Dempster roughed up by White Sox

Dempster roughed up by White Sox

CHICAGO -- Ryan Dempster can't get a win whether he's eight miles from his home ballpark or 1,800 miles.

Nick Swisher hit a grand slam to highlight a seven-run third inning and power the White Sox to a 10-3 Interleague victory Friday over the injury-riddled Cubs and Dempster, who is still winless on the road.

Jose Contreras (7-6) avenged a loss last weekend at Wrigley Field to the Cubs, and the White Sox avoided civic embarrassment. They won't get swept in the crosstown series.

Dempster, who is 9-0 at Wrigley, including a win last Sunday over the White Sox, has yet to win in seven road games, although he had a better ERA away from home. Now 9-3 overall, he gave up eight runs, seven hits and three walks in 2 1/3 innings, his shortest outing of the year, and denied the loss had anything to do with the road gray uniforms.

"I just haven't won on the road," Dempster said. "I've pitched well on the road. Today I didn't pitch very well. I was ahead of a lot of guys, and I didn't put the pitch where I needed to put it and they took advantage of it.

"I know it's really hard to do sometimes, to sit in your locker and not give them any credit," he said, "but they deserve the credit because they took advantage of the mistakes I made."

The White Sox had a 1-0 lead in the first after Carlos Quentin hit a one-out RBI single, then sent 10 batters to the plate in the third. With one out, Orlando Cabrera doubled and scored on A.J. Pierzynski's single. Left fielder Eric Patterson overran the ball, and Pierzynski reached third on the error. Patterson most likely won't be in left again.

Quentin hit an RBI double and scored on Jermaine Dye's single to make it 4-0. The Cubs thought they had thrown out Dye when he stole third, but third-base umpire Chad Fairchild disagreed. Dempster walked Jim Thome and Joe Crede to load the bases for Swisher, who connected on his third career grand slam and the ninth in this crosstown series.

"You're one pitch away from getting out of it," Dempster said. "I was 1-2 on Nick, and I made a mistake. If I get that pitch where I need it, maybe there's different results. Unfortunately, you don't have do-overs and you can't have mulligans in baseball."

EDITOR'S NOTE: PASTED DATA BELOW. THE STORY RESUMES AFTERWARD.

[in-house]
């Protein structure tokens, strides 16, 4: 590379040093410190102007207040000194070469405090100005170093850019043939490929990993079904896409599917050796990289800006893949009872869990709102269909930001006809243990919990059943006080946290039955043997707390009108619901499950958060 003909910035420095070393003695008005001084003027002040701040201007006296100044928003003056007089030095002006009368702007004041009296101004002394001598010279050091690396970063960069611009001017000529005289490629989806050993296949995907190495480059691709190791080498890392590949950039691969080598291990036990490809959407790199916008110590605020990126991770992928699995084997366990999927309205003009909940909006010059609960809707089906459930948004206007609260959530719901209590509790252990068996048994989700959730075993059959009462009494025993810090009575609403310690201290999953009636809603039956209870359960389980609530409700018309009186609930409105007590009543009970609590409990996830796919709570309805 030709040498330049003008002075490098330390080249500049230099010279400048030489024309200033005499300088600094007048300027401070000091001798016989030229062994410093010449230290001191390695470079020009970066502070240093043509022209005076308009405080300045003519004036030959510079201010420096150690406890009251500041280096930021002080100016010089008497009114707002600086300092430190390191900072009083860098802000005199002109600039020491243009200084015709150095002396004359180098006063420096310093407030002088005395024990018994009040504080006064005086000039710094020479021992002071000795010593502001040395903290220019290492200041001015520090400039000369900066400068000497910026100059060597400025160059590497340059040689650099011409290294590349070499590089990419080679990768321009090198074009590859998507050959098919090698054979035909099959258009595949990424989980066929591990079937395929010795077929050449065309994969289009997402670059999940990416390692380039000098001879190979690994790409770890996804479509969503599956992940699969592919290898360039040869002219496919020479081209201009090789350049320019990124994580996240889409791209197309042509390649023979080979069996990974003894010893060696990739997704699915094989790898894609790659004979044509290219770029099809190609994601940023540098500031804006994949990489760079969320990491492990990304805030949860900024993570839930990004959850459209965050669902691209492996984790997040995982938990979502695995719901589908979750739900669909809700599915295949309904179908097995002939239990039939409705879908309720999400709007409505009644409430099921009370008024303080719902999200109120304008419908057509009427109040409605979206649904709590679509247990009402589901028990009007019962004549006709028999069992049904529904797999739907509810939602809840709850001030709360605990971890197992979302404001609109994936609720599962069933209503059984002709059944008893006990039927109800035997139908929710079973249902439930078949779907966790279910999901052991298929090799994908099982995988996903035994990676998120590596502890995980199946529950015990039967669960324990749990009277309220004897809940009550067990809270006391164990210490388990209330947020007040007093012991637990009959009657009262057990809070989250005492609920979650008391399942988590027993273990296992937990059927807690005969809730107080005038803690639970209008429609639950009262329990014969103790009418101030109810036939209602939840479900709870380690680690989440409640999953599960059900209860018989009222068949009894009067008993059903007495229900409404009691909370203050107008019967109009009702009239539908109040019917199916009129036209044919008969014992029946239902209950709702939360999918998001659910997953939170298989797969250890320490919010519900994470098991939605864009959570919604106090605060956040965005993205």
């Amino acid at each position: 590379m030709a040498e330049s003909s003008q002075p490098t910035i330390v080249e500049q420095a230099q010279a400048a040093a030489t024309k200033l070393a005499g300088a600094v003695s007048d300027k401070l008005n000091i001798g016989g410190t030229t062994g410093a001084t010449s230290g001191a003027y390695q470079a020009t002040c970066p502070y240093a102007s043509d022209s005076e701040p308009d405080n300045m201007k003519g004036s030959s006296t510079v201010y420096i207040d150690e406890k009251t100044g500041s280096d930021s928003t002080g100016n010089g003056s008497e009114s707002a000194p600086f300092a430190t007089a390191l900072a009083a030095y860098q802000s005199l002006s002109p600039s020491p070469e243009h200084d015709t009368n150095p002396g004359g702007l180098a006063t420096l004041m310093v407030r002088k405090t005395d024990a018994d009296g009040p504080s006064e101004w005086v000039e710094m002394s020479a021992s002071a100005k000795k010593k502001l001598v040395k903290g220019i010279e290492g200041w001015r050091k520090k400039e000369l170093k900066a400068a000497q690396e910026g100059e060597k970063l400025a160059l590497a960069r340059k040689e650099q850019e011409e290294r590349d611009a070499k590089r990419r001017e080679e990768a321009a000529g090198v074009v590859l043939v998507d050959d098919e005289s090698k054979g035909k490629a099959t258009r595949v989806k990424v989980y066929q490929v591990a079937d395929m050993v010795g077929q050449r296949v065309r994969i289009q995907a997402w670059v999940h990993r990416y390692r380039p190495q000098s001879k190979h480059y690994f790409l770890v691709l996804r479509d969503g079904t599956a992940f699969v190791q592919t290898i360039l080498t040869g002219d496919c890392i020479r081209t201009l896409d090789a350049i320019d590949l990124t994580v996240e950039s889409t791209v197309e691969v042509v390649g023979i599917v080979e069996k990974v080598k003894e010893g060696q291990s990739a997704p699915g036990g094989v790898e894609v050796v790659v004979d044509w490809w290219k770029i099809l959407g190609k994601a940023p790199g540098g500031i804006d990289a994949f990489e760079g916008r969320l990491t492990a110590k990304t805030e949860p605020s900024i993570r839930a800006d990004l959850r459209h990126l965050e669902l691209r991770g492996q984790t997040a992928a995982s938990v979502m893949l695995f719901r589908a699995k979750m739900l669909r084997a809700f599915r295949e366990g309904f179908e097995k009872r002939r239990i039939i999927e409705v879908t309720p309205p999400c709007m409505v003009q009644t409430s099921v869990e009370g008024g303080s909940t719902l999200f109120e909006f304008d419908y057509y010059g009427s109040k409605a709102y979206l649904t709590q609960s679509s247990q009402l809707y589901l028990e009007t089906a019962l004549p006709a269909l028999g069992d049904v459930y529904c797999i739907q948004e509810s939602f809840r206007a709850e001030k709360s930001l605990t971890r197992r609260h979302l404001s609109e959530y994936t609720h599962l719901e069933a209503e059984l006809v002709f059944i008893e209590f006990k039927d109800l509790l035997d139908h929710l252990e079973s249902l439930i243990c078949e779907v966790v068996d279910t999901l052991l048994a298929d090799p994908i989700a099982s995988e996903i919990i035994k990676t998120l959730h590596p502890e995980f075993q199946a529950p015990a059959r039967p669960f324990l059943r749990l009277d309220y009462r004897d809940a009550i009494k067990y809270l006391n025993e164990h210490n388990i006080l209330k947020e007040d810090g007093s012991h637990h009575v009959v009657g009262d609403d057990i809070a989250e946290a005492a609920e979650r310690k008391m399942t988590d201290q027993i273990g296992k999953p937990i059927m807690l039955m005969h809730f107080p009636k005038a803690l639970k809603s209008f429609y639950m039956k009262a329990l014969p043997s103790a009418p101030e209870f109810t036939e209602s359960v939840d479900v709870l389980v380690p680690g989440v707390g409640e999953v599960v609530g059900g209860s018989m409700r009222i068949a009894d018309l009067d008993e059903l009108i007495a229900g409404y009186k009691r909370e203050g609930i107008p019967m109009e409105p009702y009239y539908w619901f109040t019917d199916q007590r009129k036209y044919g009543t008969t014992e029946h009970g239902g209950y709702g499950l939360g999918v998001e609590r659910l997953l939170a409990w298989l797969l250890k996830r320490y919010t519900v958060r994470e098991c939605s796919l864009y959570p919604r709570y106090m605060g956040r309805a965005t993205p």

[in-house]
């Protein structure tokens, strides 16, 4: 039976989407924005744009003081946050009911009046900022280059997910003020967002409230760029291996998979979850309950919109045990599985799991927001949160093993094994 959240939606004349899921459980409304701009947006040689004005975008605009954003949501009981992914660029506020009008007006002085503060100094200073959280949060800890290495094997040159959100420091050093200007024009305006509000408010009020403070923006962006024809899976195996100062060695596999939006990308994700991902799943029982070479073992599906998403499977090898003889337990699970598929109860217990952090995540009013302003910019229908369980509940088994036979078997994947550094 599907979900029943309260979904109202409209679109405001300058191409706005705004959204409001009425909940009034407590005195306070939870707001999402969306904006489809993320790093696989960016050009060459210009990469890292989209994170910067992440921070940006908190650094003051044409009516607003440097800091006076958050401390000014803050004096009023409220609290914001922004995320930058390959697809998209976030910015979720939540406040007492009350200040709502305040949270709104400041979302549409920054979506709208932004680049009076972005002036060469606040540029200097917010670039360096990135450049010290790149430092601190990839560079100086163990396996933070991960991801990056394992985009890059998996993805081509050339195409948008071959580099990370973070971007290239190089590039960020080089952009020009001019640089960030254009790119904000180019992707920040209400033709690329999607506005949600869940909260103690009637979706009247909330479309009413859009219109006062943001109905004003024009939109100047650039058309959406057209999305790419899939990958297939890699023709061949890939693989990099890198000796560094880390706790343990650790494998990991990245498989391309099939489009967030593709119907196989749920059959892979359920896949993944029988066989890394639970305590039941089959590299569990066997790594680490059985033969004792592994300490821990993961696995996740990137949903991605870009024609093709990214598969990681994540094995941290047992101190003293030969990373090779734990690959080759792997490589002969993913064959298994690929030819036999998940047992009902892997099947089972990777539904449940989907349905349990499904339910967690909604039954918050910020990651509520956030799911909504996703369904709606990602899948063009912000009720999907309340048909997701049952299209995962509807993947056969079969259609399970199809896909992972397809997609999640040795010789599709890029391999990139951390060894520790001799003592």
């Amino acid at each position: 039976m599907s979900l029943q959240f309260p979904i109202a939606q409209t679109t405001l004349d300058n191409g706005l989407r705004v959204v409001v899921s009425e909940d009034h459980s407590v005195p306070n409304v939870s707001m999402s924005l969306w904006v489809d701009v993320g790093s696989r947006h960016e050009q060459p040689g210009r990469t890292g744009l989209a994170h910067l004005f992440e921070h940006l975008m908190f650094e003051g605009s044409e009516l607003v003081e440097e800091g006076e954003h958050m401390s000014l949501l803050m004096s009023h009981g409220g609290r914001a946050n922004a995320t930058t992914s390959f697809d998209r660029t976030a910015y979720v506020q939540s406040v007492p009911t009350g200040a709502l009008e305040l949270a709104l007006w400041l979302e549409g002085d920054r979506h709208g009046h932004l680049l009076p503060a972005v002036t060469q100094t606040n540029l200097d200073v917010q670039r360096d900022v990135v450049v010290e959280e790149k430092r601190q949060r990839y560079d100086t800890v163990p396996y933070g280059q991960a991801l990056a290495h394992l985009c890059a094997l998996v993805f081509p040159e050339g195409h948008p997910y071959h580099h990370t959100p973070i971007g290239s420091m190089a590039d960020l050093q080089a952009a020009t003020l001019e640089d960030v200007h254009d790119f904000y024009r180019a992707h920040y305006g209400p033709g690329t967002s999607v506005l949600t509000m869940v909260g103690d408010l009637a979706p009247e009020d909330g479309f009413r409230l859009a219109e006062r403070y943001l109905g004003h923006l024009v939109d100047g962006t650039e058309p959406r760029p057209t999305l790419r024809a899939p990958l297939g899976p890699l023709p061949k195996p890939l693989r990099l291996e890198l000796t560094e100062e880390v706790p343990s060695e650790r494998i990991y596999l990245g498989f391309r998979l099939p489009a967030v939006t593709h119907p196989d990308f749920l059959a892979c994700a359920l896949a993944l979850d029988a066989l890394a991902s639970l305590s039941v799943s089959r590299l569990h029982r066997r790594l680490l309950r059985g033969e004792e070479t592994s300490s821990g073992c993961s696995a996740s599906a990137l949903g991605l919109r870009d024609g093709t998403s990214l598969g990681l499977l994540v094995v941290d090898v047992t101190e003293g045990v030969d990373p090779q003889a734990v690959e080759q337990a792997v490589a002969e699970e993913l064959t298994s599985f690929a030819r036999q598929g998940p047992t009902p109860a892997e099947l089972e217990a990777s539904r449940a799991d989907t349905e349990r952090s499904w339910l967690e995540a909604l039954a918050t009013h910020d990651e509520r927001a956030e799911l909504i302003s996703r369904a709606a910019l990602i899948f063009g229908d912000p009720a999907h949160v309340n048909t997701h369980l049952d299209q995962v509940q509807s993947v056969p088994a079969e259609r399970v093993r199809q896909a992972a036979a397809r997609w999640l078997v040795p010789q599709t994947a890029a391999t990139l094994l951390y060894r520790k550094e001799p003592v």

Now that he's a starter and not a closer, Dempster will have to wait to redeem himself.

"It's going to be a long four days," he said. "I'll be itching -- I'll ask Lou [Piniella] to get me in there somehow. Let me get some action, run the bases, bunt or something."

The Cubs know all about what big innings can do for a team.

"You see a team get more confidence with each batter," Cubs first baseman Derrek Lee said. "We've had our share of those this year. It isn't much fun when you're on the other side."

Geovany Soto and Mike Fontenot hit back-to-back homers to open the fifth, and birthday boy Jim Edmonds added a solo shot in the seventh, but the Cubs missed early chances. Lee had a tough day, grounding into double plays in the first and third innings. The second one really stung because the Cubs had the bases loaded and were only down 1-0.

"I was just trying to get a ball in the air, and I got a ground ball," Lee said. "I thought that double play really gave them some momentum. They beat us, and swung the bats well. We have to do a better job."

If Lee had delivered, the outcome might have been different. The Cubs fans in the sellout crowd of 39,132 can only wonder "What if ..."

"If," Piniella said. "There are a lot of 'ifs' in baseball, aren't there? We'll forget about this one and come out and play tomorrow."

They need to find some healthy bodies. When Edmonds hit into a fielder's choice in the second inning, he came up limping after touching the bag. He has plantar fasciitis in his left foot, and aggravated it coming out of the box.

"I told him I'd make it, and it's not a big deal," Edmonds said. "As long as we have nine bodies on the field, we'll be OK. We have to keep playing hard and go through the rough times and keep going out there."

Carrie Muskat is a reporter for This story was not subject to the approval of Major League Baseball or its clubs.